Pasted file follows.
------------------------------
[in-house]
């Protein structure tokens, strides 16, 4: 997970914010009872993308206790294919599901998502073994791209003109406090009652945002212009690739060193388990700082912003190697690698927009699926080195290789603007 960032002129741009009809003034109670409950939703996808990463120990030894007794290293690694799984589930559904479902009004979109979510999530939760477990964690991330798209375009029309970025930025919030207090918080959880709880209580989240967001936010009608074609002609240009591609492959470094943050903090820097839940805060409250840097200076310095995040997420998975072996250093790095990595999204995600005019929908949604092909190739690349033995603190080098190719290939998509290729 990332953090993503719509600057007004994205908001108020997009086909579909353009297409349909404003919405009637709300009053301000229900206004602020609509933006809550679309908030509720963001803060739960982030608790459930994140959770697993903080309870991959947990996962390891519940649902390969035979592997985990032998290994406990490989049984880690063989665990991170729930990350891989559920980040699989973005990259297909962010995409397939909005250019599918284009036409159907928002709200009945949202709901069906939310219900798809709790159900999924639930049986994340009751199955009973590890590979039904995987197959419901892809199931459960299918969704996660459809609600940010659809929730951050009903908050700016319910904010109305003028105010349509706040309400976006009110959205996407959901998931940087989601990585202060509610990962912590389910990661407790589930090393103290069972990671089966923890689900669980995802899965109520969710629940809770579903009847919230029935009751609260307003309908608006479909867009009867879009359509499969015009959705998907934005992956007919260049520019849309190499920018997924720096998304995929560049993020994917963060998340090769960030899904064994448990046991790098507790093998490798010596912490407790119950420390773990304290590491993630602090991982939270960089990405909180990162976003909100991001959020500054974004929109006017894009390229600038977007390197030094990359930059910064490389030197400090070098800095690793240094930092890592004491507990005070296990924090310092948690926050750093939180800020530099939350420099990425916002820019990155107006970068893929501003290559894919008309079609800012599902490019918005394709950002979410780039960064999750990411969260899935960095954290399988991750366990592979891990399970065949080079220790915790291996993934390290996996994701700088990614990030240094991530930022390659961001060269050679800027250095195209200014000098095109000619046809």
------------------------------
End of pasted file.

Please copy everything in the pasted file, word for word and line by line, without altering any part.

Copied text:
[in-house]
């Protein structure tokens, strides 16, 4: 997970914010009872993308206790294919599901998502073994791209003109406090009652945002212009690739060193388990700082912003190697690698927009699926080195290789603007 960032002129741009009809003034109670409950939703996808990463120990030894007794290293690694799984589930559904479902009004979109979510999530939760477990964690991330798209375009029309970025930025919030207090918080959880709880209580989240967001936010009608074609002609240009591609492959470094943050903090820097839940805060409250840097200076310095995040997420998975072996250093790095990595999204995600005019929908949604092909190739690349033995603190080098190719290939998509290729 990332953090993503719509600057007004994205908001108020997009086909579909353009297409349909404003919405009637709300009053301000229900206004602020609509933006809550679309908030509720963001803060739960982030608790459930994140959770697993903080309870991959947990996962390891519940649902390969035979592997985990032998290994406990490989049984880690063989665990991170729930990350891989559920980040699989973005990259297909962010995409397939909005250019599918284009036409159907928002709200009945949202709901069906939310219900798809709790159900999924639930049986994340009751199955009973590890590979039904995987197959419901892809199931459960299918969704996660459809609600940010659809929730951050009903908050700016319910904010109305003028105010349509706040309400976006009110959205996407959901998931940087989601990585202060509610990962912590389910990661407790589930090393103290069972990671089966923890689900669980995802899965109520969710629940809770579903009847919230029935009751609260307003309908608006479909867009009867879009359509499969015009959705998907934005992956007919260049520019849309190499920018997924720096998304995929560049993020994917963060998340090769960030899904064994448990046991790098507790093998490798010596912490407790119950420390773990304290590491993630602090991982939270960089990405909180990162976003909100991001959020500054974004929109006017894009390229600038977007390197030094990359930059910064490389030197400090070098800095690793240094930092890592004491507990005070296990924090310092948690926050750093939180800020530099939350420099990425916002820019990155107006970068893929501003290559894919008309079609800012599902490019918005394709950002979410780039960064999750990411969260899935960095954290399988991750366990592979891990399970065949080079220790915790291996993934390290996996994701700088990614990030240094991530930022390659961001060269050679800027250095195209200014000098095109000619046809």